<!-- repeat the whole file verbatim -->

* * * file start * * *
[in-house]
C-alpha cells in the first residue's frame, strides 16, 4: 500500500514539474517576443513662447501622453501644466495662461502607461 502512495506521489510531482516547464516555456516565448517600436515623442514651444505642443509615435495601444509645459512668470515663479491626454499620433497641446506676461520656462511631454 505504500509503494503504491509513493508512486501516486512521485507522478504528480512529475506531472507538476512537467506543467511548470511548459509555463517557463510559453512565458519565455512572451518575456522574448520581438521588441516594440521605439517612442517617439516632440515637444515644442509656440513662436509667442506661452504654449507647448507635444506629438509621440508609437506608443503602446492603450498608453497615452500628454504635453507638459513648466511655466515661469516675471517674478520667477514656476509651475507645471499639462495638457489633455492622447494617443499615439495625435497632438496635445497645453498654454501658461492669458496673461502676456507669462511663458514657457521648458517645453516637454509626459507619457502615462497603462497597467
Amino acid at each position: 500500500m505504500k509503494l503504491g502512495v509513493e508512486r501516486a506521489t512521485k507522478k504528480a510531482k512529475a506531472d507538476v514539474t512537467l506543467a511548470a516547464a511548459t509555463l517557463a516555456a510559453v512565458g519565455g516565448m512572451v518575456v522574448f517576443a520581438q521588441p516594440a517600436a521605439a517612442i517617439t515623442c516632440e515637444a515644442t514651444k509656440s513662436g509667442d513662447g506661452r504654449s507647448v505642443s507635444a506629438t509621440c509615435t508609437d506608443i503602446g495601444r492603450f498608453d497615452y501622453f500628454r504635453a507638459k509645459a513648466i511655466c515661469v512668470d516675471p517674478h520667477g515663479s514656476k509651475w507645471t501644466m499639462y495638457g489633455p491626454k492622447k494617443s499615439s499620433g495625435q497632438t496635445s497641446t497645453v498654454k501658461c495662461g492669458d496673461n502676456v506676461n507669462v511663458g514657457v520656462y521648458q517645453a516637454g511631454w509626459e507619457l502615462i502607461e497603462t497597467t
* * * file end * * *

[in-house]
C-alpha cells in the first residue's frame, strides 16, 4: 500500500514539474517576443513662447501622453501644466495662461502607461 502512495506521489510531482516547464516555456516565448517600436515623442514651444505642443509615435495601444509645459512668470515663479491626454499620433497641446506676461520656462511631454 505504500509503494503504491509513493508512486501516486512521485507522478504528480512529475506531472507538476512537467506543467511548470511548459509555463517557463510559453512565458519565455512572451518575456522574448520581438521588441516594440521605439517612442517617439516632440515637444515644442509656440513662436509667442506661452504654449507647448507635444506629438509621440508609437506608443503602446492603450498608453497615452500628454504635453507638459513648466511655466515661469516675471517674478520667477514656476509651475507645471499639462495638457489633455492622447494617443499615439495625435497632438496635445497645453498654454501658461492669458496673461502676456507669462511663458514657457521648458517645453516637454509626459507619457502615462497603462497597467
Amino acid at each position: 500500500m505504500k509503494l503504491g502512495v509513493e508512486r501516486a506521489t512521485k507522478k504528480a510531482k512529475a506531472d507538476v514539474t512537467l506543467a511548470a516547464a511548459t509555463l517557463a516555456a510559453v512565458g519565455g516565448m512572451v518575456v522574448f517576443a520581438q521588441p516594440a517600436a521605439a517612442i517617439t515623442c516632440e515637444a515644442t514651444k509656440s513662436g509667442d513662447g506661452r504654449s507647448v505642443s507635444a506629438t509621440c509615435t508609437d506608443i503602446g495601444r492603450f498608453d497615452y501622453f500628454r504635453a507638459k509645459a513648466i511655466c515661469v512668470d516675471p517674478h520667477g515663479s514656476k509651475w507645471t501644466m499639462y495638457g489633455p491626454k492622447k494617443s499615439s499620433g495625435q497632438t496635445s497641446t497645453v498654454k501658461c495662461g492669458d496673461n502676456v506676461n507669462v511663458g514657457v520656462y521648458q517645453a516637454g511631454w509626459e507619457l502615462i502607461e497603462t497597467t